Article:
Needham & Co analyst Laura Martin says they are — and her new report making that case should rattle media execs. Martin thinks more deeply about corporate strategy and game theory than any analyst I know. And she warns traditional content providers that streaming infotainment companies including Google, Yahoo, AOL, Microsoft and Vevo are shrewdly sneaking up on them by focusing on young people who like to watch videos on mobile devices including tablets and smartphones. The tech companies are “creating short-form premium videos that are difficult to monetize, and therefore largely ignored by incumbents,” who’d rather create hit TV shows, Martin says. The big guns have to pay attention to conventional programming: Attractive shows help to keep pay TV subscribers attached to today’s high-priced packages. “Unbundling threatens up to 50% of the total revenue of the TV ecosystem,” Martin says. But media money follows time, and as mobile devices become more popular we could see “advertising share shifts away from TV and toward the new premium-video online ecosystem.” The big producers are “fighting over the 0-2% viewing growth pie rather than the 50% viewing growth pie.” Martin says that she’d “feel better” about the long term prospects for Big Media “if they were allocating 10% of their budget increases to short form premium video…designed to push young viewers toward their hit TV shows.”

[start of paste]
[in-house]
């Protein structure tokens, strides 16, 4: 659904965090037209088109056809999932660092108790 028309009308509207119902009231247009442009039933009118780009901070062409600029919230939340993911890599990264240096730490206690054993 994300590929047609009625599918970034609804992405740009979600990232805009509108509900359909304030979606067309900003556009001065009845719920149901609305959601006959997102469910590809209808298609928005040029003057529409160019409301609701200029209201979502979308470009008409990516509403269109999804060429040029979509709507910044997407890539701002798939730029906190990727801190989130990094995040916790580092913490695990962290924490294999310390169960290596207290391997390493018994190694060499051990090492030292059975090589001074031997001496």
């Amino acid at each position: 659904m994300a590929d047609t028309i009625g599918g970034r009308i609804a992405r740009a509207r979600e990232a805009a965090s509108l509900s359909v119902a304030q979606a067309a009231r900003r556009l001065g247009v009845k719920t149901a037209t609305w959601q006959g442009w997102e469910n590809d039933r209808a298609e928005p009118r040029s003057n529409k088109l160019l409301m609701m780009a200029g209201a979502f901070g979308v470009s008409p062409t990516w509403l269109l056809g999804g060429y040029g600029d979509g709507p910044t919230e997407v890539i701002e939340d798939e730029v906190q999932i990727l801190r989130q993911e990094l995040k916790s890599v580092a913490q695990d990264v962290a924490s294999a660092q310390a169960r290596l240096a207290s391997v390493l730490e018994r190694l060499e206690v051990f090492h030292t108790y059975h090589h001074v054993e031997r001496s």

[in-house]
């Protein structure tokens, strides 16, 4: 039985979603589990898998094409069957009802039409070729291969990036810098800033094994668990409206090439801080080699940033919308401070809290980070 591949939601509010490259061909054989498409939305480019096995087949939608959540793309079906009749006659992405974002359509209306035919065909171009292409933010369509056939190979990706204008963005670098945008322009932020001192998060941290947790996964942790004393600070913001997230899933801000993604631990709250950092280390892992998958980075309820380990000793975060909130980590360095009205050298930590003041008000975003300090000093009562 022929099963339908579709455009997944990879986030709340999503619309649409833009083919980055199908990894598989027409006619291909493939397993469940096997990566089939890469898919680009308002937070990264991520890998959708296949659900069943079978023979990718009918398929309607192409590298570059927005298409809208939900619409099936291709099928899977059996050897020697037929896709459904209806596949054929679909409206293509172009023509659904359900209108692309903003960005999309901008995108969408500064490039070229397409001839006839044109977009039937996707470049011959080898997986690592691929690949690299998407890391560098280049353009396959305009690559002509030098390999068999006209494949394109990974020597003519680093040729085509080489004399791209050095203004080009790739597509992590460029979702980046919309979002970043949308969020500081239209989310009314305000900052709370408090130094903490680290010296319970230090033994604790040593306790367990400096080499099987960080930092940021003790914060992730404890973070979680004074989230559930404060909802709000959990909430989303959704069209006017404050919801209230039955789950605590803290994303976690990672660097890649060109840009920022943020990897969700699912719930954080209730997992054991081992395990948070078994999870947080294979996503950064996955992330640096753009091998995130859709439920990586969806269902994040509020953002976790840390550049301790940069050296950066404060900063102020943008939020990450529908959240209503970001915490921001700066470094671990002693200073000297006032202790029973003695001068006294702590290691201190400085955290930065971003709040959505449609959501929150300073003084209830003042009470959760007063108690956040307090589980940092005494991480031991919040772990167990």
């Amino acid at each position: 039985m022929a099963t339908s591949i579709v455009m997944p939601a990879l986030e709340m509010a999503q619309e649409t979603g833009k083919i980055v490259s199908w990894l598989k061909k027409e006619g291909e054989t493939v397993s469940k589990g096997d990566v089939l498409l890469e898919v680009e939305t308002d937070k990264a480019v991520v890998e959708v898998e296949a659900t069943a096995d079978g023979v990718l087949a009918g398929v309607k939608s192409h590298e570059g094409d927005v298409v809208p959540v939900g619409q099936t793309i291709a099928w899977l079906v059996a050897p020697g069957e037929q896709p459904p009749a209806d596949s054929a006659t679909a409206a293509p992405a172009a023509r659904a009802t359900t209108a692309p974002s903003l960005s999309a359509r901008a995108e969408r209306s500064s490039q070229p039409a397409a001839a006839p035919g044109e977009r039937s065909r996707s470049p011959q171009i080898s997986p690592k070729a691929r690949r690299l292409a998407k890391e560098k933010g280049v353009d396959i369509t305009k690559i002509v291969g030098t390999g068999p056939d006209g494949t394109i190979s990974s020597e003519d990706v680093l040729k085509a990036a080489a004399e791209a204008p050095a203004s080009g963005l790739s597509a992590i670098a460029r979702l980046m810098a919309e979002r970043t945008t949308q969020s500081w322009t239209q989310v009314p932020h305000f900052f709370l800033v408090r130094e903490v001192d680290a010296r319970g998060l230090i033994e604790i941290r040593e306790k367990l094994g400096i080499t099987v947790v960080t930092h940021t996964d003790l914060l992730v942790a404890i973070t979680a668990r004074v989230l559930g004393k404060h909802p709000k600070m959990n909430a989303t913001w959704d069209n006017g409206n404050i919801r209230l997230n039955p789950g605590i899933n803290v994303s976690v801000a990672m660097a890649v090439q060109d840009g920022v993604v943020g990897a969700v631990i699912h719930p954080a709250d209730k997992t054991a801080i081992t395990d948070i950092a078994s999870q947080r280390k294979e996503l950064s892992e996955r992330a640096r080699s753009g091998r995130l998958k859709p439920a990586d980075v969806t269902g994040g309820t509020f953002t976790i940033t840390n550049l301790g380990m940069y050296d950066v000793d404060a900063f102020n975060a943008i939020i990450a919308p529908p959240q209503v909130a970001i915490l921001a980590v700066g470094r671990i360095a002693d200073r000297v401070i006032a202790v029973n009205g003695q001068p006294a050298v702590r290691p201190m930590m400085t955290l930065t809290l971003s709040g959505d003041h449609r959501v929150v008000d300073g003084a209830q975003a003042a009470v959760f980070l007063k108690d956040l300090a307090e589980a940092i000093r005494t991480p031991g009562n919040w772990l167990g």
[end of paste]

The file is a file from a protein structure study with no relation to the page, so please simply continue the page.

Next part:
Are Big Media Companies Too Lax About Mobile Streaming?
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